Whadduh ya’ given up for Lent? Remember when you were a kid? This was a very important topic of conversation. It started a couple of weeks before Ash Wednesday, and brought out all kinds of inspirations: Chocolate, candy, soda: those were the treats that children would forgo. When those children grew up, their forfeitures got a little more adult: coffee, cigarettes, and maybe even wine. Interesting, isn’t it? If you check the dictionary, you’ll find that “sacrifice” means to “give up, forfeit, let go, surrender.” Sacrifice has been present in religious practices since the beginning of recorded history. In the Old Testament, we know that the Israelites made blood sacrifices of animals, as well as sacrifices of grain and wheat. The prophets point out, however, that sacrifices to God had to be accompanied by an inner morality and goodness. As Christians, we profess and believe that Christ is the One, true, and perfect sacrifice for our sins, the sacrificial Lamb Who took away the sins of the world.

So what is sacrifice exactly? And what does it have to do with Lent? If you look at the roots of the word “sacrifice,“ you’ll see that it comes from the Latin, literally meaning “to make sacred or holy.” So why do we have to give up anything for Lent? By looking at the meaning of the word, we realize that in making sacrifices we move closer to God, and in essence, we become more holy. That is the purpose of our Lenten journey — to turn away from sin and to move closer to God.

We began our Lenten journey by receiving ashes on our forehead. The ashes are a sign of repentance for our sins and also serve as a reminder of our mortality: ashes to ashes, dust to dust. We prepare for the time when we will stand before the throne of God and be judged. When we were signed with ashes, we began our journey acknowledging our sinfulness and our desire to return to God. We once again committed ourselves to sacrifice, prayer, penance, and continued conversion.     

As we continue on our Lenten journey, we must remember that we are walking with those who are making the journey for the first time: the catechumens, who become the Elect after the right of election on the First Sunday of Lent. We are on parallel journeys with the Elect. During the Lenten season, we are called to evaluate ourselves for the purpose of self-renewal. The Elect go through the same examination, evaluation, and conversion. They give up their former lives to embrace a life of faith. On the Third, Fourth, and Fifth Sundays of Lent, the Elect continue their conversion process through the celebration of the scrutinies. But the Elect are not the only ones being called to conversion. As they go through this period of introspection, we are called to do the same. While they deal with sin through the scrutinies and the waters of Baptism, we are called to repentance through the Sacrament of Penance. While the Elect approach the font purified of their sin, we are able to stand with them at the Easter Vigil and renew our baptismal promises because we have been cleansed as well through our reconciliation. As the Elect move toward the waters of Baptism, all in the community need to be made aware that their Lenten journey and the journey of the Elect are intertwined. Through this awareness, not just those involved in the catechumenate process or the sponsors of the Elect but the entire parish experiences conversion, as it prays for, witnesses to, walks with, supports, and guides the Elect.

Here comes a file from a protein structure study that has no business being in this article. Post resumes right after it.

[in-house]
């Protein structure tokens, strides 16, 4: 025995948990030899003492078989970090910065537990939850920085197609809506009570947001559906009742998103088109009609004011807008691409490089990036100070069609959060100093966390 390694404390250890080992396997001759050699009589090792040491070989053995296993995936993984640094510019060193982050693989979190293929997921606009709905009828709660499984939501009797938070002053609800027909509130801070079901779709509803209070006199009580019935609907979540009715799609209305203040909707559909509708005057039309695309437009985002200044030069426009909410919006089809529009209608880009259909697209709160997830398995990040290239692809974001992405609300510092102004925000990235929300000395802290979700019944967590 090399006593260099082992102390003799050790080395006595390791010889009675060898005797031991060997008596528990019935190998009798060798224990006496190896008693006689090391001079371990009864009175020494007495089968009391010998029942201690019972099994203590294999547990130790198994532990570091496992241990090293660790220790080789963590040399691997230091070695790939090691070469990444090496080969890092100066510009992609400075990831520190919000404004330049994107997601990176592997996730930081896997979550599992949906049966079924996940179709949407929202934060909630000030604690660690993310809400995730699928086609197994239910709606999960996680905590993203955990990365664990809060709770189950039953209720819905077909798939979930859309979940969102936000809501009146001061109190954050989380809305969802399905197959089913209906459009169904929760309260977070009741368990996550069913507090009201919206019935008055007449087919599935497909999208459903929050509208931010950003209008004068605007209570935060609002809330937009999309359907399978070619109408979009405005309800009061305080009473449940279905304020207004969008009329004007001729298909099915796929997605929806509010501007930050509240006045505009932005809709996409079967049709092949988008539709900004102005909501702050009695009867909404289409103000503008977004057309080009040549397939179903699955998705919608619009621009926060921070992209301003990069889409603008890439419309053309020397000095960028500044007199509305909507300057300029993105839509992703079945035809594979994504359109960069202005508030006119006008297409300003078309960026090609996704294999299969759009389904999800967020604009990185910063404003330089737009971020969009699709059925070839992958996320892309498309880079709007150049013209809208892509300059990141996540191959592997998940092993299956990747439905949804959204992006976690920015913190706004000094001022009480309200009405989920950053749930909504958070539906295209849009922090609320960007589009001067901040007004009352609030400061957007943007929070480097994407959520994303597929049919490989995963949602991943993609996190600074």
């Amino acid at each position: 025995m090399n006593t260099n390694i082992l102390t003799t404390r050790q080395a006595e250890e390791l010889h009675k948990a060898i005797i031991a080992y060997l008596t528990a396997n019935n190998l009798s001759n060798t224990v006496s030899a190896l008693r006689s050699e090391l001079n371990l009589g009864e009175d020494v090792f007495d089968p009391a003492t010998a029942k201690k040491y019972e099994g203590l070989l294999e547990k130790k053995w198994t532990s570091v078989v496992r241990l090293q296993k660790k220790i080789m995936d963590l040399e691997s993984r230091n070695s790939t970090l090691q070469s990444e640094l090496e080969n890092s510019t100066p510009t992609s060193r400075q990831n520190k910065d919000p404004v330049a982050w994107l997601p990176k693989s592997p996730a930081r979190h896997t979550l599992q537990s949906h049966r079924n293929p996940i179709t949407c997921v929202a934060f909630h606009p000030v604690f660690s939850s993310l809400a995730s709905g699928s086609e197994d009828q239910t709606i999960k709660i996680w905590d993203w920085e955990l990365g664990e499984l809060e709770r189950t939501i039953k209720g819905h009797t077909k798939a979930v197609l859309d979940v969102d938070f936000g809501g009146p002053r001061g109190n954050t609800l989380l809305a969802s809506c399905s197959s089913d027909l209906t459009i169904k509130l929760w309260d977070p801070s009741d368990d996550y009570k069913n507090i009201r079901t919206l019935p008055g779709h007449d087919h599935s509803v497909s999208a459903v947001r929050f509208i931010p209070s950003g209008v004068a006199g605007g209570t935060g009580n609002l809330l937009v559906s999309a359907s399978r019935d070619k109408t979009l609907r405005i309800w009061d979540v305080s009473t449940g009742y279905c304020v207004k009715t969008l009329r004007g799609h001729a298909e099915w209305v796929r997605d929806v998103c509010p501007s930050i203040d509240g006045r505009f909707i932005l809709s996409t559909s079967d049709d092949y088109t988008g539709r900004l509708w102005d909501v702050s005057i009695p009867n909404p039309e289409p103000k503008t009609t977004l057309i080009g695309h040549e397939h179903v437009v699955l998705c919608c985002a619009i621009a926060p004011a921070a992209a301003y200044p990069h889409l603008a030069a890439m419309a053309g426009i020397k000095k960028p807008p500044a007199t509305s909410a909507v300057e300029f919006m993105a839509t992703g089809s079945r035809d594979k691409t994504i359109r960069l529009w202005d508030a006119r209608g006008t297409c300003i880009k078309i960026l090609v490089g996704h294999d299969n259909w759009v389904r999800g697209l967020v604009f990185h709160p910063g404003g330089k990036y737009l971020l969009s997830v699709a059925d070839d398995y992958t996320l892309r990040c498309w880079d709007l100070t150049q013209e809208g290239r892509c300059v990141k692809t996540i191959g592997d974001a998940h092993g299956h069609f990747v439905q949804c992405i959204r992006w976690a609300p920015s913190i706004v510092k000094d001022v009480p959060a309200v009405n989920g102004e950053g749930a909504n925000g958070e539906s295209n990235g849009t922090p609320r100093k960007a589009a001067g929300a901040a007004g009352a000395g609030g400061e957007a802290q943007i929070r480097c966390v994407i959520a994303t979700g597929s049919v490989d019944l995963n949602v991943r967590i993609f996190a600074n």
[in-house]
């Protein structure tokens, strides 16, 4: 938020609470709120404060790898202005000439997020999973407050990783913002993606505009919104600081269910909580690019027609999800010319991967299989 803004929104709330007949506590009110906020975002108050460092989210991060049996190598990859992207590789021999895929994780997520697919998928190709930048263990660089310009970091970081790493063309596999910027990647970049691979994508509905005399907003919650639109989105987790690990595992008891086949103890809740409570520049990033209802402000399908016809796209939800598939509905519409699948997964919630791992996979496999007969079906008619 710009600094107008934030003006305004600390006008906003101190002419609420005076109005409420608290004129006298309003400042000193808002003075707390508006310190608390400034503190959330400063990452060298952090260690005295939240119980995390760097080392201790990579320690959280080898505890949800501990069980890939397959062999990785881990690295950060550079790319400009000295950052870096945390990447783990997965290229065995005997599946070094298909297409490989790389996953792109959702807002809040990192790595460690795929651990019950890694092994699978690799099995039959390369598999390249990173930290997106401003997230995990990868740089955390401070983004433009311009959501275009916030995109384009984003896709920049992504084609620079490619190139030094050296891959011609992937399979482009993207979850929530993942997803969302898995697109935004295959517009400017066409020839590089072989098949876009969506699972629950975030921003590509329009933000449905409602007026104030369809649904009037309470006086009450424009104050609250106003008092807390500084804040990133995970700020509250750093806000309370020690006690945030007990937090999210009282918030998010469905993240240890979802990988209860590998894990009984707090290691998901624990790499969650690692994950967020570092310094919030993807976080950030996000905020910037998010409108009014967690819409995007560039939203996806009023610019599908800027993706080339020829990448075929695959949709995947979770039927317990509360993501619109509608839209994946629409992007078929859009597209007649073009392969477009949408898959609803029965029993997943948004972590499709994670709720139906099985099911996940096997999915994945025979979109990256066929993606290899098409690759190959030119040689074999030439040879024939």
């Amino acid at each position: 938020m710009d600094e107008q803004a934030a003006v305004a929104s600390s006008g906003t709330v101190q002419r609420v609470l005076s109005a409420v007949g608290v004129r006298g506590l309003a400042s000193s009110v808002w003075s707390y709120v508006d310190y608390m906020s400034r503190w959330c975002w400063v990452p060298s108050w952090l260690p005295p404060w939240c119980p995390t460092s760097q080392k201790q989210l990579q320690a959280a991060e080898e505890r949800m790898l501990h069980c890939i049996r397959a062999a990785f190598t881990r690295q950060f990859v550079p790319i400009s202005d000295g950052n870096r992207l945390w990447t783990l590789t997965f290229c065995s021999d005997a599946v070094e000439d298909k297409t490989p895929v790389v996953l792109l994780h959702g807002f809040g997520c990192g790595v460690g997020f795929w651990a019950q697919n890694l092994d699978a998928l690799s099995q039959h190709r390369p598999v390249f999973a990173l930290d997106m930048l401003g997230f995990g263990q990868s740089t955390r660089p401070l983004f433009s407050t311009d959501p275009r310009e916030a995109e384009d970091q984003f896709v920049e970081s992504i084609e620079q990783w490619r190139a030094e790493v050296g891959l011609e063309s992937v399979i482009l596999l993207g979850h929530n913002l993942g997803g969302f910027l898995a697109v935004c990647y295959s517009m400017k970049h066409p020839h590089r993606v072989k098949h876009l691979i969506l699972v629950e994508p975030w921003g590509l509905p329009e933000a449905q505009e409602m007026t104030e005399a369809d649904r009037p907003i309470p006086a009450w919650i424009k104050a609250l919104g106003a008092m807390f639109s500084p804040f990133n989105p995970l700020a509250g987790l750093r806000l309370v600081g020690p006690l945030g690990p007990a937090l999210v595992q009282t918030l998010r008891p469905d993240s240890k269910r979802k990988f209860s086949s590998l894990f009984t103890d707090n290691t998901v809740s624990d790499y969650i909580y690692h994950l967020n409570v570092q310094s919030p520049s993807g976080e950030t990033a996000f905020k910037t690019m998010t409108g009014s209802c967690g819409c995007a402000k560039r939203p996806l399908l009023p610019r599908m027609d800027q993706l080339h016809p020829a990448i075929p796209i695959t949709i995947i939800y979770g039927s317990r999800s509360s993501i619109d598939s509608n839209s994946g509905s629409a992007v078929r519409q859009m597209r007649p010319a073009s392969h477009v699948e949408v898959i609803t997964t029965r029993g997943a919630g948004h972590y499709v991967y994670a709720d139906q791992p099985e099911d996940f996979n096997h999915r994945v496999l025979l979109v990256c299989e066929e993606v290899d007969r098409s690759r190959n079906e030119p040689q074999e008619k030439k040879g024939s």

Lent is much more profound than some realize. Lent is about Baptism. Lent is about renewal. Lent is about repentance. Lent is about prayer, fasting, and almsgiving. Lent is about purification. Lent is about dying to sin, and rising to new life. Most of all, Lent is about sacrifice. It is about giving up our sinfulness and turning toward goodness and holiness, and God. It is about moving toward the waters of new life so that we can carry on and carry out our baptismal promises. May we spend this Lenten season evaluating ourselves so that we can renew our commitment to Christ and together carry out the work that Christ has given us! And that, my friends is the Good News!          

Anchor columnist Ada Simpson is former editor of Ministry and Liturgy magazine, holds an M.A. in Pastoral Ministry, and is the director of Music Ministry at St. Francis and St. Dominic parishes in Swansea.